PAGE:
Menelaus called upon the chieftains of Greece to aid him in recovering his wife. They came forward with a few exceptions. Ulysses, for instance, who had married a cousin of Helen's, Penelope, daughter of Icarius, was happy in his wife and child, and loth to embark in the troublesome affair. Palamedes was sent to urge him. But when Palamedes arrived at Ithaca, Ulysses pretended madness. He yoked an ass and an ox together to the plough, and began to sow salt. The ambassador, to try him, placed the infant Telemachus before the plough, whereupon the father turning the plough aside, showed

1 From Tennyson's Dream of Fair Women.

2 § 173.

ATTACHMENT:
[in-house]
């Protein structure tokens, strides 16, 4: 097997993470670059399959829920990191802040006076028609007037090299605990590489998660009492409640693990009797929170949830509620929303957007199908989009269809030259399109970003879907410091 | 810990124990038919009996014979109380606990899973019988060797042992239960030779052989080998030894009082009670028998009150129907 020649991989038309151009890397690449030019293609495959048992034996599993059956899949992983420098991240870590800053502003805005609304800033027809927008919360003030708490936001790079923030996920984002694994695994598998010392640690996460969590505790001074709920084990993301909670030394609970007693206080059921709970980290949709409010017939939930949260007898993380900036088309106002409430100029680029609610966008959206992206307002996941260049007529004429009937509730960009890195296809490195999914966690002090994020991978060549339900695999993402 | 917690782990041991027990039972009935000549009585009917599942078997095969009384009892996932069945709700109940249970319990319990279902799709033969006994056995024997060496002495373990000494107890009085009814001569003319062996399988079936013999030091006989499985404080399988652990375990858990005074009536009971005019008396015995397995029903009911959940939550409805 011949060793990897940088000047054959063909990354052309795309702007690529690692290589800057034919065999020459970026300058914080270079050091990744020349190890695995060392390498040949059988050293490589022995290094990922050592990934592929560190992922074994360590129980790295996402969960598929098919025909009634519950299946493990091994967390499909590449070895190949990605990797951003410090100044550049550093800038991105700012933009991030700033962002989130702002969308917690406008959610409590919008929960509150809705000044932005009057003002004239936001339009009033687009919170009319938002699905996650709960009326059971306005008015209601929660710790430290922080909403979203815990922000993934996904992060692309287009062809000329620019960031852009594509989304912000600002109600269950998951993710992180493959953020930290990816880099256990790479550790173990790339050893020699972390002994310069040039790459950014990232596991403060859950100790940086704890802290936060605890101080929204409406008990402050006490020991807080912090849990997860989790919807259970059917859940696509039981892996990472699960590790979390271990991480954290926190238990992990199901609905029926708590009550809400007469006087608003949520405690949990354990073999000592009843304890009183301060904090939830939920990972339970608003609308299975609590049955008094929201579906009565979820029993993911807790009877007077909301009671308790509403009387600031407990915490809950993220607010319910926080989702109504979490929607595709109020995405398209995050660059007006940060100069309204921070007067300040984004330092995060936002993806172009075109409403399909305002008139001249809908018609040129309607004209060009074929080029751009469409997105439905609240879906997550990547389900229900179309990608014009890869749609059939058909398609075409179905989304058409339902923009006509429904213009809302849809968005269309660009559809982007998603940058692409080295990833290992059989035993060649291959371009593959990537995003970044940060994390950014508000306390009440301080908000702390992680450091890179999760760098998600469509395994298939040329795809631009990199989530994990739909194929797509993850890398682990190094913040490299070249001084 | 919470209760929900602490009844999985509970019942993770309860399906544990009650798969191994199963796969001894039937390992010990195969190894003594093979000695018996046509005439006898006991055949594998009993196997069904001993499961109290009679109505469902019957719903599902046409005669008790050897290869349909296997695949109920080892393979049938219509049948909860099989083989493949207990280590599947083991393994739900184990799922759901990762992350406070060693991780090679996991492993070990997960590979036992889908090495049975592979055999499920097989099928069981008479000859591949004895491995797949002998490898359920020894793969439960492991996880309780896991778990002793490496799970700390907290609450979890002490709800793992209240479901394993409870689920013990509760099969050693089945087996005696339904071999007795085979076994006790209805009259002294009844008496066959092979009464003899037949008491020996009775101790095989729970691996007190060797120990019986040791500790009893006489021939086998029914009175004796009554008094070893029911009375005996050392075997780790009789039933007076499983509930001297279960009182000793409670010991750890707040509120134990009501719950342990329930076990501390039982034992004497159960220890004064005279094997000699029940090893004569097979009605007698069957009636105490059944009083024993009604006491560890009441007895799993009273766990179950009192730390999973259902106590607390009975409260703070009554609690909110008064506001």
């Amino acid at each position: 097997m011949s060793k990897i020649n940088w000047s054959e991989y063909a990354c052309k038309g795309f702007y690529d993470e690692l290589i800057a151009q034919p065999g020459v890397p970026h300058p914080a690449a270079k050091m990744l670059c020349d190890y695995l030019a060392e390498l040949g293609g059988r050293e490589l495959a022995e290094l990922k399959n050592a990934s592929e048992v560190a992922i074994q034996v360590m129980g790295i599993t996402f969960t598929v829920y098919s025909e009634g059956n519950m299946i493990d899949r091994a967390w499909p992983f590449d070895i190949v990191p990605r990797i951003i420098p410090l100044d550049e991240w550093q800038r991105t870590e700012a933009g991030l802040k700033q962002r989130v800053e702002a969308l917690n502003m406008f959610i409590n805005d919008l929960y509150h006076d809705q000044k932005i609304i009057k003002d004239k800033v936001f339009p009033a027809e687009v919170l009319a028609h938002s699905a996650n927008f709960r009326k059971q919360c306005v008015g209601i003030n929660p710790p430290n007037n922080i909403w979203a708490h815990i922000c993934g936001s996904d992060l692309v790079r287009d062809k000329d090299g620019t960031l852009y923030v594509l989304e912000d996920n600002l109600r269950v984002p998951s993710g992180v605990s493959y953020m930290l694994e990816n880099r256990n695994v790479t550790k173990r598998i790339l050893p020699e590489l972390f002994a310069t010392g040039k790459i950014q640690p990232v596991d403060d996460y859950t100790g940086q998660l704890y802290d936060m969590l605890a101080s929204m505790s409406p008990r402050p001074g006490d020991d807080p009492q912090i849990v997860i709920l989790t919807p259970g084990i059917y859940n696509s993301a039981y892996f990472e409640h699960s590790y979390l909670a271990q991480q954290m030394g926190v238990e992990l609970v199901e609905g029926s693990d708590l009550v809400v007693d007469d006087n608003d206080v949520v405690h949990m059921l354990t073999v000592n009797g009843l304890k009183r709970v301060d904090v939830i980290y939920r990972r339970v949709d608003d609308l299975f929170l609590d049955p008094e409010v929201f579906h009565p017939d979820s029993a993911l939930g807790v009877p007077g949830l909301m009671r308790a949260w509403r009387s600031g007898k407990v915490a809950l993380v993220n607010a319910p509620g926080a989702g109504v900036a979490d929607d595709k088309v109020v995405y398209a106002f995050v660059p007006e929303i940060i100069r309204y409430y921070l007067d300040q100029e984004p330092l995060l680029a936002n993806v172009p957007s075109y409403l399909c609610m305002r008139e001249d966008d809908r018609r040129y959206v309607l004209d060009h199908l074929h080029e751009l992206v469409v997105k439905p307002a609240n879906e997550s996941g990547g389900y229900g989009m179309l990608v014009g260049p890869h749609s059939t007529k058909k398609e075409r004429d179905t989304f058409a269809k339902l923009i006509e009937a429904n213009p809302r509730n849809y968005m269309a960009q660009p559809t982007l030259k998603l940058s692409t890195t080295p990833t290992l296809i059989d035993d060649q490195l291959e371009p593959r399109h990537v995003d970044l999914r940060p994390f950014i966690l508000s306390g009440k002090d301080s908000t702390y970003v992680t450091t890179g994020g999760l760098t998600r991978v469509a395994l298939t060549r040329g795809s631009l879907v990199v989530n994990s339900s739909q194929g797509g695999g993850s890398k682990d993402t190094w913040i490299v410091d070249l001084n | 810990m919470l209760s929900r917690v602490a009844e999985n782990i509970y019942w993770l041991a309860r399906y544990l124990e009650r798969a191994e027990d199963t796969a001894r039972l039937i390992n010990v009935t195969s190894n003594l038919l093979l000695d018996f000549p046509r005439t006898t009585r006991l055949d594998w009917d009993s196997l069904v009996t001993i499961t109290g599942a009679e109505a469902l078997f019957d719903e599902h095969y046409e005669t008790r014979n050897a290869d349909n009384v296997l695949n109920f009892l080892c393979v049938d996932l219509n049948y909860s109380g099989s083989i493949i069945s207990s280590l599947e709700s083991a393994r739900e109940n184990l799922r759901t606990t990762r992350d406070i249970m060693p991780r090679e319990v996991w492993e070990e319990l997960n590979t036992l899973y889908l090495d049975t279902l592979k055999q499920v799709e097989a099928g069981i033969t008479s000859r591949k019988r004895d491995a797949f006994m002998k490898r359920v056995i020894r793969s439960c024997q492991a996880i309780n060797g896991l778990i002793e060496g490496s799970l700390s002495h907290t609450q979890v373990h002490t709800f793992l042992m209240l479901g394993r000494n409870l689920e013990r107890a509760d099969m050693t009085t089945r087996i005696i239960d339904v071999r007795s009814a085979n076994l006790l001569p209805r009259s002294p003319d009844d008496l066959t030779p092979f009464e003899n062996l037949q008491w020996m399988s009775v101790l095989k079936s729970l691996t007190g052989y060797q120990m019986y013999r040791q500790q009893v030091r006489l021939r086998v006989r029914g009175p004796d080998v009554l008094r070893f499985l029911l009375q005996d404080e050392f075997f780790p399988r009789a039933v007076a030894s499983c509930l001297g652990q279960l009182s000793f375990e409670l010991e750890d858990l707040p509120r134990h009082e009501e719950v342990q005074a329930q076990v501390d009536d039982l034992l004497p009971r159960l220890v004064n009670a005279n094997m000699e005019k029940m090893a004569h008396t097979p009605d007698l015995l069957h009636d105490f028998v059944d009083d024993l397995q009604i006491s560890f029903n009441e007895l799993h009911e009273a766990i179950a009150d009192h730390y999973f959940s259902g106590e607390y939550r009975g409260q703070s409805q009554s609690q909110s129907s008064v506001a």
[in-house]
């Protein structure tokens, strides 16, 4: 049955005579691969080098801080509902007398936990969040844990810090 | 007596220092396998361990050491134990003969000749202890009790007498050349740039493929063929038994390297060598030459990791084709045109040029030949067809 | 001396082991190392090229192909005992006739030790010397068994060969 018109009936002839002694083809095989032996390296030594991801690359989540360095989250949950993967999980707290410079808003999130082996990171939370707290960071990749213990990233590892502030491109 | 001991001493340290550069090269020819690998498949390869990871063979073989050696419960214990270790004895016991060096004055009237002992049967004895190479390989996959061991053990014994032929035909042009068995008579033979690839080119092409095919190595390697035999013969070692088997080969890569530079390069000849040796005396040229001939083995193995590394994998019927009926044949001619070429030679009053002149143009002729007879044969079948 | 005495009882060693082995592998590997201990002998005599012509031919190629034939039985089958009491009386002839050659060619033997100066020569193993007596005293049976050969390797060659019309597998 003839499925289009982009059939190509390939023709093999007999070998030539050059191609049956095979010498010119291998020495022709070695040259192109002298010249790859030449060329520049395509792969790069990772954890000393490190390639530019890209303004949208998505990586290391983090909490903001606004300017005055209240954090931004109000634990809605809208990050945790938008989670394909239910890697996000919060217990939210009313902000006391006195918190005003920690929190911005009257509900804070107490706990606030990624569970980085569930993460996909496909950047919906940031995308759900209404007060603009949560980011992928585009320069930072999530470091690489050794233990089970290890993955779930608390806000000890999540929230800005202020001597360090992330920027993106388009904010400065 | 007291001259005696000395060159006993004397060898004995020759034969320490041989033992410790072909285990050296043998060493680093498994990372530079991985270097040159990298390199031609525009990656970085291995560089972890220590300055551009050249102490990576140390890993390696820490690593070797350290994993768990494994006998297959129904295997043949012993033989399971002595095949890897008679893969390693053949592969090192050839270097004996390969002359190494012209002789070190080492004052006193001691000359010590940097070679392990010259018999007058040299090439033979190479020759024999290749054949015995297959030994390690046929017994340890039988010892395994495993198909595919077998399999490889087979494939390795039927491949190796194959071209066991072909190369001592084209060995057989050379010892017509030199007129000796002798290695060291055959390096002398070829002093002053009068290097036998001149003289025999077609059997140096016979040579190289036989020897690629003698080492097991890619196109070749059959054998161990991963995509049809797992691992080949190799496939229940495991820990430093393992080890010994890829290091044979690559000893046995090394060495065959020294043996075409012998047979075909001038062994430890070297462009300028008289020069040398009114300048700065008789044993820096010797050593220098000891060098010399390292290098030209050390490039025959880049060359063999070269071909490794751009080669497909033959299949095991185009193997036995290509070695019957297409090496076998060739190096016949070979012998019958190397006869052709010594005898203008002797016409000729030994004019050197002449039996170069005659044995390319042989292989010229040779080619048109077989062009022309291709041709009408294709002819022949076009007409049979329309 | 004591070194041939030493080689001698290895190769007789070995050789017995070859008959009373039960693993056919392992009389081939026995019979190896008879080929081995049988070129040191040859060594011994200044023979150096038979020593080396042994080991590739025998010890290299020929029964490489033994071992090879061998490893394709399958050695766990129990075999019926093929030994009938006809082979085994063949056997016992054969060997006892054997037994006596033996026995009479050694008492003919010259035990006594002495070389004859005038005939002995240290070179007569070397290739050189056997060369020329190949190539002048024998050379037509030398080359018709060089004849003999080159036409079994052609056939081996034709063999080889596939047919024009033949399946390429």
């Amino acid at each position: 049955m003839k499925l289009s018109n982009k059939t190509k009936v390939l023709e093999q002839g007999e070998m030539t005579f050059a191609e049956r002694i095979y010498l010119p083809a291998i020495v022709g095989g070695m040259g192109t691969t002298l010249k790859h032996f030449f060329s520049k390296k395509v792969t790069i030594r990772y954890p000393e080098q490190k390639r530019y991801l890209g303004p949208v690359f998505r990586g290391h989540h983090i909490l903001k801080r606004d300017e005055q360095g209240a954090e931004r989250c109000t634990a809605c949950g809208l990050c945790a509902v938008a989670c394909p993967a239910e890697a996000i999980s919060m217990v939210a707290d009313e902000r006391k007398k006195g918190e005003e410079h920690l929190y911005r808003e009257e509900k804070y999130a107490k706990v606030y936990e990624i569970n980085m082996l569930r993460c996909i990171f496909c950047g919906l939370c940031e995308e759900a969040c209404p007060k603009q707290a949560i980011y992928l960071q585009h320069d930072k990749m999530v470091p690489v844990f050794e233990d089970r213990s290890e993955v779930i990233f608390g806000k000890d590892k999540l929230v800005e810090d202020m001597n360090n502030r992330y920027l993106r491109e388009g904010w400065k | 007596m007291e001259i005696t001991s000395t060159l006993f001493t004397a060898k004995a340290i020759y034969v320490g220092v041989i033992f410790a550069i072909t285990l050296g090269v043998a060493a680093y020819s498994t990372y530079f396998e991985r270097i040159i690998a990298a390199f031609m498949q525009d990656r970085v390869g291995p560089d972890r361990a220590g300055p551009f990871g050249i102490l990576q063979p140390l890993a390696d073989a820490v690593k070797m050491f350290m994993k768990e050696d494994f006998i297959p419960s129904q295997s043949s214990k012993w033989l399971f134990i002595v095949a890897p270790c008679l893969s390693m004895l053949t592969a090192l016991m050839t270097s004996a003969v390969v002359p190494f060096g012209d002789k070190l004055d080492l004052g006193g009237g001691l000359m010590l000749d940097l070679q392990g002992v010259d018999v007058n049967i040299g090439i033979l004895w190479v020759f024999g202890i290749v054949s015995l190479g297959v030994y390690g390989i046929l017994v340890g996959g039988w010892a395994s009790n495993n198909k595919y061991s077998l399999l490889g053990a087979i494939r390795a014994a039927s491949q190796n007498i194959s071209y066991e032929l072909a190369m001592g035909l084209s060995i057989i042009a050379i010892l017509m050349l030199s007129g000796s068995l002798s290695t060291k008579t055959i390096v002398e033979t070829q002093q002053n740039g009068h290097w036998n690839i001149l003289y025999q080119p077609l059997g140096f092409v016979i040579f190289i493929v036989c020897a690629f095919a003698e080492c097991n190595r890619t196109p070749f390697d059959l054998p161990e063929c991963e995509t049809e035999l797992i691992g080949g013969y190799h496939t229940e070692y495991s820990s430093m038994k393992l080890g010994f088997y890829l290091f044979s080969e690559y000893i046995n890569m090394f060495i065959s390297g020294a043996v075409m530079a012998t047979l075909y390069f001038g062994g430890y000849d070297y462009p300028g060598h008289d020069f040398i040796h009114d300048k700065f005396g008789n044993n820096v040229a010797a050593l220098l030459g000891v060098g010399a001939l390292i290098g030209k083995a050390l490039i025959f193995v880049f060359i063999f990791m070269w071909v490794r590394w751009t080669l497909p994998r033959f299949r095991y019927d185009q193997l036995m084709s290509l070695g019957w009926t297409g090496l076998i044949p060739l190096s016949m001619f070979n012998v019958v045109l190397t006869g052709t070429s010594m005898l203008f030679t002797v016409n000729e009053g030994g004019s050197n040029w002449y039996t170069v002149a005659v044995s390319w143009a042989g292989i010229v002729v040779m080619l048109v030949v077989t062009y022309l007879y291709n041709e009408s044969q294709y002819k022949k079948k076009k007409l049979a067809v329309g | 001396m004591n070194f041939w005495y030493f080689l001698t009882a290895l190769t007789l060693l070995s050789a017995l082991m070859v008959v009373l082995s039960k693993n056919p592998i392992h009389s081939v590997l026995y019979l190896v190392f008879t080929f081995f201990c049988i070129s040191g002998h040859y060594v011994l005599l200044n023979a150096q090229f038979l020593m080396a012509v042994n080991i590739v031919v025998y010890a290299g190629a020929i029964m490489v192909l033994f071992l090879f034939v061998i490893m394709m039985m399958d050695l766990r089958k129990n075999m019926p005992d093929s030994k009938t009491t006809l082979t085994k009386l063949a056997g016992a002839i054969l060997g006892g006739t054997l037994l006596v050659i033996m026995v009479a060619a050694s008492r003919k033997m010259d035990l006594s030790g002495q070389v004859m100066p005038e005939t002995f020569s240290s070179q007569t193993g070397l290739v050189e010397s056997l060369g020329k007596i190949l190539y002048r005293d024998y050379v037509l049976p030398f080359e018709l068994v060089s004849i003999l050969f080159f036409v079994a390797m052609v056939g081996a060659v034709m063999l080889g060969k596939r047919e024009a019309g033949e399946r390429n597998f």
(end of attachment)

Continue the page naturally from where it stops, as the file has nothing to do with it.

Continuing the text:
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that his insanity was a mere pretence. Being himself gained for the undertaking, Ulysses lent his aid to bring in other reluctant chiefs, especially Achilles, son of Peleus and Thetis. Thetis being herself one of the immortals, and knowing that her son was fated to perish before Troy if he went on the expedition, endeavored to prevent his going. She, accordingly, sent him to the court of King Lycomedes of the island of Scyros, and induced him to conceal himself in the disguise of a maiden among the daughters of the king. Hearing that the young Achilles was there, Ulysses went disguised as a merchant to the palace, and offered for sale female ornaments, among which had been placed some arms. Forgetting the part he had assumed, Achilles handled the weapons, and thereby betrayed himself to Ulysses, who found no great difficulty in persuading him to disregard his mother's counsels and join his countrymen in the war.